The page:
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Unity Game Platform Details Plans for .NET and C#

Unity Technologies, known for its real-time development platform used widely for gaming apps, has detailed its plans for incorporating new changes in .NET and C# being pushed out by Microsoft.

The two companies have close ties, with the game platform replacing its Mono-based IDE with Visual Studio way back in 2018, after which Microsoft published Unity guidance in both videos and even a Build Unity Games with Visual Studio site:

Visual Studio Unity Site
[Click on image for larger view.] Visual Studio Unity Site (source: Microsoft).

There's also a Visual Studio Tools for Unity site that contains documentation for the same-named extension.

Unity testing and debugging was also beefed up in the recent release of Visual Studio for Mac v8.9.

Last week, Unity's Josh Peterson announced its plans in a forum post titled "Unity Future .NET Development Status," cautioning that the thread discussions shouldn't be considered official announcements:

We've had a good bit of interest on various forum threads about Unity's plans for C# and .NET in the future. Microsoft has been pushing the .NET ecosystem in a number of beneficial directions, and we at Unity want to bring those improvements to our users as soon as we can.

While we are not in a position to mention specific details about when various newer .NET features will come to Unity releases, we would like to provide more transparency into our ongoing work to bring these features to Unity.

Our goal with this forum thread is to provide updates on what we are working on, and when we think it will be available to Unity releases. As with any large software project, there are many unknowns, so everything discussed here is subject to change.

With that said, Peterson's first post detailed the following:

  • Update Unity's fork of Mono to the latest code from the upstream Mono repo: This is about two years behind the latest upstream code, and while the update won't provide new .NET features, it will help ship such features in future releases. Peterson further said:
    • So this effort pulls in many bug fixes from upstream Mono.
    • It also improves the managed debugger.
    • It will allow Mono to run in 32-bit floating point mode, improving floating point performance.
    • It brings in more .NET Core class library implementation, including many changes to the way the class library code interacts with platform-specific code.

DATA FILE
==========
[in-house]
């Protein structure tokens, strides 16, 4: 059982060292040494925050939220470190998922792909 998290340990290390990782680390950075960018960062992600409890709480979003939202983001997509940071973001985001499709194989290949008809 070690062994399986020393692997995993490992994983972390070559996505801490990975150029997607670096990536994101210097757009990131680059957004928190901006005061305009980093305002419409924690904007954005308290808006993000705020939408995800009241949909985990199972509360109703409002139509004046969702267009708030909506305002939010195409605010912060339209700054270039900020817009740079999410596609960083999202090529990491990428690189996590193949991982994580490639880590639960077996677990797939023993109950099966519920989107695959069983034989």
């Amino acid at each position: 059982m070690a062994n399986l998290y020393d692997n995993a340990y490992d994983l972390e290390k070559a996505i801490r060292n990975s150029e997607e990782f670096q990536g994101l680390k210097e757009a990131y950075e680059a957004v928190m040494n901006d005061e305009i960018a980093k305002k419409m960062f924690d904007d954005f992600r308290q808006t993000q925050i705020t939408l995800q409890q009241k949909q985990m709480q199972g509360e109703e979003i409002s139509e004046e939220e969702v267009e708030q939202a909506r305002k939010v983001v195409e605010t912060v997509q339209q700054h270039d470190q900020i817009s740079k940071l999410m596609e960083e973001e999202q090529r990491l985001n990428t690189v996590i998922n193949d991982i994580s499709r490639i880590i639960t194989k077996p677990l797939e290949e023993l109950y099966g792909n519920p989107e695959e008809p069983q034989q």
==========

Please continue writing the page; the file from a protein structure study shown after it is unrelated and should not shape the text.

• Add support for .NET Standard 2.1: This will expose user-requested APIs such as Span and ranges. "We're planning to first add .NET Standard 2.1 support to Unity's existing .NET Framework-based ecosystem. Although .NET Framework does not support .NET Standard 2.1, Mono's class libraries do support it, so we should be able to provide a nice bridge to a .NET Core-based ecosystem."
  • Complete C# 8 support: This comes with the aforementioned .NET Standard support along with the latest Mono code that features default interface methods support.
  • Complete C# 9 support: "We'd like to have covariant return type support in Mono and IL2CPP for Unity 2021.2. This will bring full C# 9 support to Unity users as well."
  • .NET 6 support: Peterson described this as "still a bit fuzzy," with the company hoping to provide a preview around the time the landmark, unifying, milestone .NET 6 ships in November as a long-term support (LTS) release, meaning that "Unity will likely skip .NET 5 entirely." He described the biggest hurdles for this as:
    • This is a breaking change for all Unity users. Any assemblies compiled against mscorlib.dll from the .NET Framework ecosystem will not work, and must be recompiled.
    • The .NET Core ecosystem does not support domain reloading, which is a fundamental requirement of the Unity Editor. We have done work to use Assembly Load Context instead, but that will be a breaking change, and will require time to implement properly, both from the Unity side and in user projects.

Speaking to the popularity of Unity in the .NET development ecosystem, more than 100 comments were appended to the post, many going into great detail about technical issues and more broad comments, such as this one about Visual Studio integration:

This is great news and something I hope that comes sooner rather than later, and that you can stay up to date with the latest releases!

One thing I think you guys really need to get on is the Visual Studio integration. Unity projects are still dodgy and not real .csproj files, and lack features such as project references, which is really important for some projects such as Client/Server games, where multiple projects are needed, with shared projects between. Something I am working on. I was shocked to find out a few months ago that project references are not supported, and that I had to add post-build command arguments to copy the generated DLL files into the unity scripts folder to use them, this is just a bit dodgy and removes features such as debugging and being able to step into code from the shared project, as there is no code available in the DLLs, metadata.

About the Author

David Ramel is an editor and writer for Converge360.

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